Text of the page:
2D Western blots

50 μg of total protein was used for the detection of VCAM-1/actin for each of the treatments. The samples were separated in first and second dimension following the previously described protocols and transferred to an Immuno-blot PVDF membrane (Bio-Rad, Hercules, CA). Membranes were blocked with 0.5% milk for 1 h and probed with mouse antihuman CD106 (VCAM-1) antibody (sc 13160 Sta. Cruz, Sta. Cruz, CA) diluted 1:500 in TBS with 3% BSA overnight at 4°C, following previously described western blots protocols.

Electrophoretic mobility shift assay (EMSA)

Nuclear protein extracts were obtained after treatments, in which the cells were washed, scraped, and pelleted at 4°C and then frozen in ethanol-dry ice for 1 min. The cells were immediately resuspended in 100 μl of buffer A (10 mM HEPES, 10 mM KCl, 1.5 mM MgCl2, 1 mM DTT, pH 7.9) and incubated for 10 min at 4°C. Nuclei were microcentrifuged, resuspended in 30 μl of buffer B (20 mM HEPES, 400 mM NaCl, 1.5 mM MgCl2, 0.2 mM EDTA, 25% glycerol, 1 mM DTT, 0.5 mM PMSF pH 7.9), and incubated on ice for 30 min. Following another 20 min microcentrifuge step, the supernatant (nuclear protein extract) was diluted with 30 μl of HDKE buffer (20 mM HEPES, 50 mM KCl, 25% glycerol, 0.2 mM EDTA, 1 mM DTT, 0.5 mM PMSF, pH 7.9). 10 μg of the nuclear protein extracts were incubated with γ-ATP (32P) labeled oligonucleotide containing the decameric κB site (5'AGTTGAGGGGACTTTCCCAGGC 3') (Santa Cruz, Sta. Cruz, CA). The binding reactions were carried out by incubating on ice for 40 min in reaction buffer (20 mM HEPES, 50 mM KCl, 20% glycerol, 0.2 mM EDTA, 0.5 mM PMSF, 1 mM DTT, 1 μg/μl BSA, 1 μg/μl poly-dI-dC) (Amersham Biosciences, Uppsala Sweden). The reaction mixture was loaded onto a 7.5% non-denaturing polyacrylamide gel, and was resolved at 120 V for 4 h. The gel was dried and the DNA protein complexes were visualized by exposing the gel to a storage phosphor screen, imaged on a Storm Phosphorimager (Molecular Dynamics, San Francisco, CA), and analyzed with the ImageQuant software (Molecular Dynamics, San Francisco, CA) [58].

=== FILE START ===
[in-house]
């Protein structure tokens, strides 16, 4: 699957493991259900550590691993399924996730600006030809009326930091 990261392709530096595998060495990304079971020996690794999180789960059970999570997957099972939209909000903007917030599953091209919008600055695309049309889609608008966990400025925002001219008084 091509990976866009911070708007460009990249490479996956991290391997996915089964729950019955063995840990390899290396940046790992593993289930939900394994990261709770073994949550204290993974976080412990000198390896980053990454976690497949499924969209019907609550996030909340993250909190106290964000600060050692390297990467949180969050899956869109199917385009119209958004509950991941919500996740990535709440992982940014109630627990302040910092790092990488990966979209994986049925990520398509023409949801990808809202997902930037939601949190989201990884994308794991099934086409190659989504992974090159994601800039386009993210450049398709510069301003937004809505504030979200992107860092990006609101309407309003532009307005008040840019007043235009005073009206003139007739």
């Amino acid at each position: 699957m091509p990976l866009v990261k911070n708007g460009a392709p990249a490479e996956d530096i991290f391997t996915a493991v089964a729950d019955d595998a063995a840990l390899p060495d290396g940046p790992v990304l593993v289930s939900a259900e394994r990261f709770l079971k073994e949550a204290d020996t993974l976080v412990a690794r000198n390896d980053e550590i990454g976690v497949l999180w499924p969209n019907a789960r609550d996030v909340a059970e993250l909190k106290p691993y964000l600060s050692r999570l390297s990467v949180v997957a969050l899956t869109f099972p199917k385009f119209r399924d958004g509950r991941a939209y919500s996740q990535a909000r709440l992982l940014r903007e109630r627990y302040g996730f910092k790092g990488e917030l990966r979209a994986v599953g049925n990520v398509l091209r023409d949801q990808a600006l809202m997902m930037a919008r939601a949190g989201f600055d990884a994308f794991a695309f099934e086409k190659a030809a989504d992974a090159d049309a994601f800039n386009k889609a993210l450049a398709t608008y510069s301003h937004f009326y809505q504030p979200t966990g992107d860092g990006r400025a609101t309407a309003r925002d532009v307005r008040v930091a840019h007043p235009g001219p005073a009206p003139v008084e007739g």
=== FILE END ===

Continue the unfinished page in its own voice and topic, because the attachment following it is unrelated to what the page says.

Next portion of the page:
Bio-Plex assay

The Bio-Plex suspension array system (Bio-Rad, Hercules, CA) is a microsphere-based immunoassay, which utilizes Luminex™ beads coupled to specific antibodies, as an analyte capture platform [59]. In total, 50 μl of tumoral soluble factors secreted by the breast cancer cell line ZR75.30, was used for detecting the contents of secreted factors. The samples were added in duplicate to 96-well plates containing polystyrene beads from the 27-plex assay kit, and the beads were filter-washed twice with Bio-Plex wash buffer using a vacuum manifold (Millipore, Bedford, MA). Human cytokine standards were prepared in a range of concentrations from 32,000-0.2 pg/ml, added to the antibody-conjugated beads, and incubated in the dark on a platform shaker for 30 min. Following incubation, the samples and standards were removed by vacuum, and the beads were filter-washed three times with Bio-Plex wash buffer. Afterwards, a 1:50 dilution of biotinylated detection antibody was added to the beads, followed by incubation in the dark on a platform shaker for 30 min. The beads were washed three times and reacted with a 1:100 dilution of streptavidin-phycoerythrin (PE) for 10 min. The beads were washed three times as described above, re-suspended in Bio-Plex assay buffer, and analyzed on a Bio-Plex plate reader [59,60].

Bioinformatic tools

Sequences of VCAM-1 were taken from the National Center for Biotechnology Information (NCBI) with the identification numbers: NP_001069 (VCAM-1a) and NP_542413 (VCAM-1b). Determinations of Mr/pI during the analysis of the VCAM-1 isoforms were done based on the same sequences using the Expert Protein Analysis System (ExPASy) proteomics server of the Swiss Institute of Bioinformatics (SIB).